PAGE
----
Square is taking a bigger bite at the small-business market by offering flat-fee processing to small merchants, furthering the company's efforts to present itself as a more full-featured option for card acceptance.
This comes barely a week after Square Inc. stole the spotlight by securing a $25 million investment from coffee giant Starbucks Corp., which also agreed to use Square's software and its processing services.
And while Square is not the first company to attempt to woo merchants by cutting processing costs, Square CEO Jack Dorsey is crystal clear that this move is aimed at more than just the mobile-payment market his company made its name in.
"For 62 years small businesses have paid 3-7% to accept credit cards. No more," Dorsey said on his Twitter account.
Square's new rate is 0% per transaction if merchants pay $275 a month. There are limits — no single transaction can exceed $400, and merchants are capped at $250,000 in transactions per year. Merchants still have the option of paying 2.75% per swipe with no monthly fee.
Square's new offer of buying a block of transaction volume is common in the early stages of a product pricing model, says Richard Crone, chief executive of San Carlos, Calif.-based payments consulting firm Crone Consulting LLC.
"It's a novel approach for Square, but it's to be expected when you don't know what the adoption rate will be, nor the transaction volume," Crone says.
Square did not respond to inquiries prior to deadline, but its website noted that manually entered and cash transactions do not count toward the $250,000 limit. Any card-swiped transactions over the $250,000 limit would carry a 2.75% swipe fee. The company did not indicate if chargeback costs are covered in the monthly rate.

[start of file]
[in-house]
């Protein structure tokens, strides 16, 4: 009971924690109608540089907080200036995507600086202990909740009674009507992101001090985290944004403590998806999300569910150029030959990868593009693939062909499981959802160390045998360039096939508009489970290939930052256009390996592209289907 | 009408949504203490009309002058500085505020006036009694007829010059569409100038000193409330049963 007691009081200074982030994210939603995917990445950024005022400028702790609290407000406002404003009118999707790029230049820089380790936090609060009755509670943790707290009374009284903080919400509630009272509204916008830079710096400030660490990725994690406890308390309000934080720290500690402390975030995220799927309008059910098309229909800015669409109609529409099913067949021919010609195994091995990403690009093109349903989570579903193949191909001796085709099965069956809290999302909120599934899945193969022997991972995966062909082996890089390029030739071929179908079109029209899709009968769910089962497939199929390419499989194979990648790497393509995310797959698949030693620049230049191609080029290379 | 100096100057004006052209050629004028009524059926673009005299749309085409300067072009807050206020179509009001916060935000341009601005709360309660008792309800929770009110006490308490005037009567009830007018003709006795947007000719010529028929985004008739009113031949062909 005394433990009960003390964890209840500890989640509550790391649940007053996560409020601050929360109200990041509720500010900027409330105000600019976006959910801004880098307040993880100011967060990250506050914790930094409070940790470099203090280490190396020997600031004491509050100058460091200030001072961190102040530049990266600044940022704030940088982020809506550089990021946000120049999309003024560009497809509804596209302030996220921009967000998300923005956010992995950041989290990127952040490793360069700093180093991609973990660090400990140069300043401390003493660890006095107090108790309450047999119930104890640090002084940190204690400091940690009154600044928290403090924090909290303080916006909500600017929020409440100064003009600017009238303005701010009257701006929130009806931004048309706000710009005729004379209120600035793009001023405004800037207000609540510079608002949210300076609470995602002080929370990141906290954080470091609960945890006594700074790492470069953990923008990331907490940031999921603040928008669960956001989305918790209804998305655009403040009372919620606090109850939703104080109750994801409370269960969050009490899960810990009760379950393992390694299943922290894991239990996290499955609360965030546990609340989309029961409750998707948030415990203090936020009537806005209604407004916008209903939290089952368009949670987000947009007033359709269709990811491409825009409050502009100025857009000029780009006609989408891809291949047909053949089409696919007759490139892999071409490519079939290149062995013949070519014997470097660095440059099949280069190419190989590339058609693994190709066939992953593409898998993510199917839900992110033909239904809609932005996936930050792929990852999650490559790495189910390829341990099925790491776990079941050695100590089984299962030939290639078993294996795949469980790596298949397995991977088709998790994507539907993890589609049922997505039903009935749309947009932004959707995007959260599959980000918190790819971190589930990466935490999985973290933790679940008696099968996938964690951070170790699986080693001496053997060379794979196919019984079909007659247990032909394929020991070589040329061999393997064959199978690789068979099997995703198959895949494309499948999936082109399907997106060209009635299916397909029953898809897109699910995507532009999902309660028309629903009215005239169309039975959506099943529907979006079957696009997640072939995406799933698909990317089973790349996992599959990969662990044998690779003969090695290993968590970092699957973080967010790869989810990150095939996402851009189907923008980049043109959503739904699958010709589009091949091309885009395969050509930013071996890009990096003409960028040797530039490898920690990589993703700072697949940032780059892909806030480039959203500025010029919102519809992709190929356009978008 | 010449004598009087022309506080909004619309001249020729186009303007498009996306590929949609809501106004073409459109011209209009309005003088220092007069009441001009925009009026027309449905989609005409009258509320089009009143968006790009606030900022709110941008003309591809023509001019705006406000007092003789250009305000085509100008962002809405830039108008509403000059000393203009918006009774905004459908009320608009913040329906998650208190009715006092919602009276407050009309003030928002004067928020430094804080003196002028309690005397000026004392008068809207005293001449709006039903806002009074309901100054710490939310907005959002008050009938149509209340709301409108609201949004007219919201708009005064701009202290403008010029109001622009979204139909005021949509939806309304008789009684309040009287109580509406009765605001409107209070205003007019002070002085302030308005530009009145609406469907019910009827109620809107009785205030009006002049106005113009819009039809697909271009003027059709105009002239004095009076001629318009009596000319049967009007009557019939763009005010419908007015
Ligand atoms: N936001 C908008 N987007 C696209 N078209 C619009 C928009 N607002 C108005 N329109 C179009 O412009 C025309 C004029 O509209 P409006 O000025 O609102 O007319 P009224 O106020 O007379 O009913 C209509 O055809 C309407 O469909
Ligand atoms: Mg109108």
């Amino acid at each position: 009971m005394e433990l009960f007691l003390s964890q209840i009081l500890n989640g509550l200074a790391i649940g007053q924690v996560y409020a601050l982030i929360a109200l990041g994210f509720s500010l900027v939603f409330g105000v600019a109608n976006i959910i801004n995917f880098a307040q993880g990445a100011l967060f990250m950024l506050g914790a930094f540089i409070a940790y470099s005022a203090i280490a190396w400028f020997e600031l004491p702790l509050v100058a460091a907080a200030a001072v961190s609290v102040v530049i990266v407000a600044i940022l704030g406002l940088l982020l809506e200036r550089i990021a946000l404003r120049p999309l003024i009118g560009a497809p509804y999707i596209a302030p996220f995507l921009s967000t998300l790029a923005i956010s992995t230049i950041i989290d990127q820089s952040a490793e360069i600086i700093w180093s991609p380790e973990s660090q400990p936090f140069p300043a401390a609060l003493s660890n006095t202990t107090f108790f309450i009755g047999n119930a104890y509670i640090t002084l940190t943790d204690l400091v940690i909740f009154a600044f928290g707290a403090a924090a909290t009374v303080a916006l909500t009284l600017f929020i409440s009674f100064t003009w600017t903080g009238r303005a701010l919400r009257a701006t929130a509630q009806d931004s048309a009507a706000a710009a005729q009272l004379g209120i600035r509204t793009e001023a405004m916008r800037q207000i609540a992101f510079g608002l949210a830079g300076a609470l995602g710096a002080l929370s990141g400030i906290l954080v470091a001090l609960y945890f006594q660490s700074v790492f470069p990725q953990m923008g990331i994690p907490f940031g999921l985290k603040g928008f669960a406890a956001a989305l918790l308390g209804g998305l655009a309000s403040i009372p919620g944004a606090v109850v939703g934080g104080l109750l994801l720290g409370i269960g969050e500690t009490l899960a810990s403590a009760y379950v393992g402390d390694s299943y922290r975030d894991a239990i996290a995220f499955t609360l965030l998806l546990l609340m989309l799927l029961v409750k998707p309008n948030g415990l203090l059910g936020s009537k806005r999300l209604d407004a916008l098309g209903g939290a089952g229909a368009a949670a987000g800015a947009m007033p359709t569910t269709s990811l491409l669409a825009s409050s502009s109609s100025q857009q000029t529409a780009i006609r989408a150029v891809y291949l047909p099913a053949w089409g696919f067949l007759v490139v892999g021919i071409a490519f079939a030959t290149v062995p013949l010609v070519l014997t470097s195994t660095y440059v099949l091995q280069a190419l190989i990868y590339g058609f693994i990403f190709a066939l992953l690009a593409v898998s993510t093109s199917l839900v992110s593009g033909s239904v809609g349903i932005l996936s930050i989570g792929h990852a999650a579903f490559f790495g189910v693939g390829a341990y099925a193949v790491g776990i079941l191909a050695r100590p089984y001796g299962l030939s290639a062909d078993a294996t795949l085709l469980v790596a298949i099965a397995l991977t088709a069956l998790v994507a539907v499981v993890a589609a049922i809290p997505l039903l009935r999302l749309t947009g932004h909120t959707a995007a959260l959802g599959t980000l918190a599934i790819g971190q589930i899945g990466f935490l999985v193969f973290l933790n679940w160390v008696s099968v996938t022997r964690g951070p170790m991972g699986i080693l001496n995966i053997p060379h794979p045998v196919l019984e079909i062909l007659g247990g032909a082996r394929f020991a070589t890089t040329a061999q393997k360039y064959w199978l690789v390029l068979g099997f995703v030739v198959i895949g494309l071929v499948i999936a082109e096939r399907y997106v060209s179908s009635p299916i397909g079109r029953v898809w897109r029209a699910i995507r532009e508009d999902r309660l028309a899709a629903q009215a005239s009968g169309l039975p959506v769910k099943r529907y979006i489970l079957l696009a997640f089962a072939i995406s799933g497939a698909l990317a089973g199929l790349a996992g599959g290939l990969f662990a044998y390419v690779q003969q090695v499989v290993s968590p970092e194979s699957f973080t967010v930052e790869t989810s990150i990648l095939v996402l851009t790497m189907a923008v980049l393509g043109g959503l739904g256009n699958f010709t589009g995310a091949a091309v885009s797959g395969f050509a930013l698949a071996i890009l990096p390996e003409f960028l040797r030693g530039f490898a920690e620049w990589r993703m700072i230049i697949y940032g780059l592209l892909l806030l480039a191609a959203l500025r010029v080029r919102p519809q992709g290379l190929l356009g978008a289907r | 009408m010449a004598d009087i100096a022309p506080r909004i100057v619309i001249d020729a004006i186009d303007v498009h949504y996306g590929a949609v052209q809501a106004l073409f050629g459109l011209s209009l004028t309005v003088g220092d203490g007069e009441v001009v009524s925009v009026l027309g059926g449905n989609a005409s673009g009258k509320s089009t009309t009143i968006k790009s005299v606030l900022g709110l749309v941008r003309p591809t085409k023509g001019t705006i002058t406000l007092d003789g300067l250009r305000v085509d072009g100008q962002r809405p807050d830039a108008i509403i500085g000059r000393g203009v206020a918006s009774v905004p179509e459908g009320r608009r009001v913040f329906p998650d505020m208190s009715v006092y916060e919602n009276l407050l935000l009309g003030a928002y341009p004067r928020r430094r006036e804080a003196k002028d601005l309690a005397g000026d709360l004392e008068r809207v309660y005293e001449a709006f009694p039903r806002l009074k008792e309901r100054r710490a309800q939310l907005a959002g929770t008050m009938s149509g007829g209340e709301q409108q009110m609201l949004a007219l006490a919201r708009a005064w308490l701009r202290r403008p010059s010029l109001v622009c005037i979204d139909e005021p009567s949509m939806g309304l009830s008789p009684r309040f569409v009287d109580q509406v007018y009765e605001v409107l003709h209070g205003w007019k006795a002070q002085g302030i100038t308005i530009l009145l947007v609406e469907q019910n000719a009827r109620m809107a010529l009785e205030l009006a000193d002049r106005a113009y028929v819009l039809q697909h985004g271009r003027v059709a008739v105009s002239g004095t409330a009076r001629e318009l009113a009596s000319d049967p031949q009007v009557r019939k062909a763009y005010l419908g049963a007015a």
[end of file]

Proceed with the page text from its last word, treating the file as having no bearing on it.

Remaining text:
The deal will sound attractive to micro merchants because, in combination with the Square reader, business owners would not be paying for terminals or individual transaction fees, Crone says.
However, merchants will need to calculate what option works best for them, while also monitoring closely if consumers are paying with cash or payment cards and how that relates to the yearly limit, he adds.
A merchant that opts for the monthly rate and stays within its limits would handle 5,000 transactions a year if the average transaction amount is $50. The effective total bundled-percent-of-sale interchange rate would be 1.32% in that scenario, Crone estimates. But if the merchant only processes $62,000, the effective rate shoots up to 5.28%.
"Square has some advantages here," Crone says. "First, they get better cash flow from the up-front payments, and the actual interchange goes up unless the merchant reaches that limit [with fewer transactions]."
Square's pricing plan is no different than asking a consumer to pay a flat rate for a certain number of cell phone minutes, Crone says. "It's a very smart move on Square's part, but will the merchants drink the Kool-Aid?"
Other alternative and mobile payment companies have also offered creative pricing options, with mixed results.
Google Inc. tried to offer free processing with Google Checkout, an online payment service it launched in 2006. Initially, Google waived its processing fees for clients for up to 10 times the amount they spent on advertising in Google's AdWords service. Google ended this pricing incentive in 2009, and it ended Checkout as a standalone product last year.
More recently, SCVNGR's LevelUp began attracting attention for its free-processing offer. In July it dropped a 2% transaction fee it charged to instead make its money on a loyalty and incentive system it ties to its mobile-payments app.
Other companies are trying to cut costs in different parts of the payments equation. GoPago, for example, charges merchants a 2.85% rate to accept card payments but offers all hardware for free, including a Google Android tablet.